• Emily: I’ve been wearing Premier Figuier by L’Artisan and I love it’s dry, leafy, not too sweet aroma. Any other fig but not too sweet fragrances that can be recommended would be fabulous! January 27, 2016 at 4:10pm Reply

    • Neva: Try Figue Amere by Miller Harris. It has a nice woody-earthy base. January 27, 2016 at 5:13pm Reply

      • Emily: Thank you! Never tried it so I’m excited! January 28, 2016 at 12:56pm Reply

    • AndreaR: Premiere Figuier is a favorite of mine.You might enjoy Diptyque’s Philosykos. January 27, 2016 at 6:58pm Reply

    • Tomate Farcie: Annick Goutal Ninfeo Mio, a couple inexpensive figs Pacifica Mediterranean Fig, Roger & Gallet Fleur de Figuier, Parfums de Nicolai Fig Tea is a nice summer fragrance but fig is a minor player January 27, 2016 at 8:25pm Reply

    • Chin C.: Un jardin en mediterranee by Hermes, figs with the fruit, leaf, stem, roots and the earth. January 27, 2016 at 10:47pm Reply

      • Emily: Got a bottle! Thanks for reminding me! I think it got overlooked in my collection. January 28, 2016 at 1:00pm Reply

    • Old Herbaceous: I echo the recommendation to try Un Jardin En Mediterranee, by Hermes. Very figgy, very lovely, not too sweet. January 28, 2016 at 7:57am Reply

  • Indigo: I am curious to try some Parfum de Nicolaï scents but there are so many! Any suggestions on where to start?

    Things I love: iris, wood, cold spices, almond, jasmine, rose, orange blossom
    As in: Feminité du Bois, Portrait of a Lady, No 19 poudré, Après l’Ondée, Nu January 27, 2016 at 4:29pm Reply

    • Tomate Farcie: One of my all time favorites Odalisque and Ambre Cashmere Intense. I love Temps D’une Fête but apparently available on demand, not sure what that means January 27, 2016 at 4:37pm Reply

      • Indigo: I couldn’t see any trace of Temps d’une Fête online… I am curious about Ambre Cashmere – the notes sound lovely but overly warm, fluffy perfumes don’t do it for me. Whilst I like amber in perfume, I don’t tend to go for anything that advertises itself as ‘an amber’, if that makes sense! January 27, 2016 at 5:25pm Reply

        • AndreaR: I enjoy amber in small doses. I find Ambre Cashmere just right and am considering a FB. Eau d’Ete is a summer staple for me. January 27, 2016 at 7:06pm Reply

    • Elizabeth: Number One Intense may cover the orange blossom, jasmine and there seems to be spice. I can’t make up my mind whether to purchase a full bottle of it myself, or not…… January 27, 2016 at 4:41pm Reply

    • Nina Z: I would say Sacrebleu Intense, which is one of my favorites of the line. It’s a powerful scent like Portrait of a Lady but scent-wise more is cooler and more in the realm of Après l’Ondée. January 27, 2016 at 5:15pm Reply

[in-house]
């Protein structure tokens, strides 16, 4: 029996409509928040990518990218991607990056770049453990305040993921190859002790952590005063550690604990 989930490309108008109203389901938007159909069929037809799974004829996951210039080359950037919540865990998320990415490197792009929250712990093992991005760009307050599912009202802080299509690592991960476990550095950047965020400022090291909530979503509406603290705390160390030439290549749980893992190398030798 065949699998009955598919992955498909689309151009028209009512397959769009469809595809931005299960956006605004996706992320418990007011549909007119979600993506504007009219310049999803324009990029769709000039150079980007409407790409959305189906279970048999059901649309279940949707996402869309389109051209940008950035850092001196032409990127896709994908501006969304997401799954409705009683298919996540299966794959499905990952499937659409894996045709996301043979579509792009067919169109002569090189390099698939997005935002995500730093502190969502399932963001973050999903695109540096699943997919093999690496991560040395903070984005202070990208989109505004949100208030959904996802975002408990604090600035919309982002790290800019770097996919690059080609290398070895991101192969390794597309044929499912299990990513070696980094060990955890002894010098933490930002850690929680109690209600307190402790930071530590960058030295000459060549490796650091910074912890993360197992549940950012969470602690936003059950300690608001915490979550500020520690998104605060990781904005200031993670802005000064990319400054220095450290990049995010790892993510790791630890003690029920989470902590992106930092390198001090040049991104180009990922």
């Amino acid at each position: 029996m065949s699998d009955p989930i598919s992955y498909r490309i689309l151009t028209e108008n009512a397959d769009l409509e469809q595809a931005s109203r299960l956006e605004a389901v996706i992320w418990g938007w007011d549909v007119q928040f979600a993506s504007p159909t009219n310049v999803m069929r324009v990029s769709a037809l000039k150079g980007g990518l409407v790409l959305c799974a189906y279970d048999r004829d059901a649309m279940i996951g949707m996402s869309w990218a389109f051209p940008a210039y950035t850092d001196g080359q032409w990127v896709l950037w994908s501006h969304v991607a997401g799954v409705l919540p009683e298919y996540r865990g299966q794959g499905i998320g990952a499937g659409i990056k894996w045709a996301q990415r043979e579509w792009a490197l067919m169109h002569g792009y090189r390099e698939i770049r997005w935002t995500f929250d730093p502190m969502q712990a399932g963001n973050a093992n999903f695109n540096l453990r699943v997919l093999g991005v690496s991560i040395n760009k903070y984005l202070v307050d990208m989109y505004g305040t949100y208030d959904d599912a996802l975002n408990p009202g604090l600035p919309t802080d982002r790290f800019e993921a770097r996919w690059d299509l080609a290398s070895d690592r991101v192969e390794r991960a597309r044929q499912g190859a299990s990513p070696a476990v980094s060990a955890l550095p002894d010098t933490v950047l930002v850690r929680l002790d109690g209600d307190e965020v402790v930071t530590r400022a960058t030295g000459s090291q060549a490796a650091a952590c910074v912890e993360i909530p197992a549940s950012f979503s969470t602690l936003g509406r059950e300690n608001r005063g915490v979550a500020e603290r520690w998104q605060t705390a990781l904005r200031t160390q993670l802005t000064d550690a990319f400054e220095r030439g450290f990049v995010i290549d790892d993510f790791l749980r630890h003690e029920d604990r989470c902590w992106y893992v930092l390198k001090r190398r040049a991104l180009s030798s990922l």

• Indigo: Your words actually make my heart palpitate. I just knew there had to be some kind of olfactory bridge of cool, spice and floral between Après l’Ondée and POAL. Sacrebleu intense is definitely getting the first skin time! January 27, 2016 at 5:21pm Reply

        • Nina Z: Whoa! I hope you like it. It’s really quite beautiful. January 27, 2016 at 6:45pm Reply

          • Tati: You’ve made me want to order a sample! It sounds perfect. Although POAL has all the notes i love, it smells TERRIBLE on my skin. Although I love iris, longevity issues has made me hesitate on Apres l’Ondee. January 27, 2016 at 8:48pm Reply

            • Indigo: Yes, the poor longevity with Après l’Ondée is why I haven’t replaced my last bottle, even though I love it. Maybe in the summer, as it is a lovely tonic… January 28, 2016 at 12:18pm Reply

              • aromaology2015: Thanks Indigo!
                I sometimes get fixated on having to get my hands on a long lost treasure – don’t we all? – and it is crazy how much time gets sunk into the hunt!
                I mentioned the website because there may be other members of the BdJ community who are also trying to find Le Temp d’Une Fete and I think this store may still have a couple of bottles.
                I often think it would be great to see on one of the perfume forums a ‘Spotted’ page where members could provide updates on stores/sites where they have spotted bottles of discontinued perfumes still available for sale. Maybe this already exists? January 28, 2016 at 6:04pm Reply

            • Nina Z: POAL smells terrible on me, too, after the initial beautiful top notes. I believe it is one of the synthetic ingredients that causes this, either the fractionated patchouli or a synthetic wood. I don’t do well with either of those. January 29, 2016 at 10:22am Reply

    • aromaology2015: I would recommend New York and Weekend à Deauville.

      I had also been on a mission to locate one of their last remaining bottles of Le Temp d’une Fete (sadly discontinued) after reading Luca Turin’s rave review in Perfumes – The Guide. In December I got the following response from Parfums de Nicolai: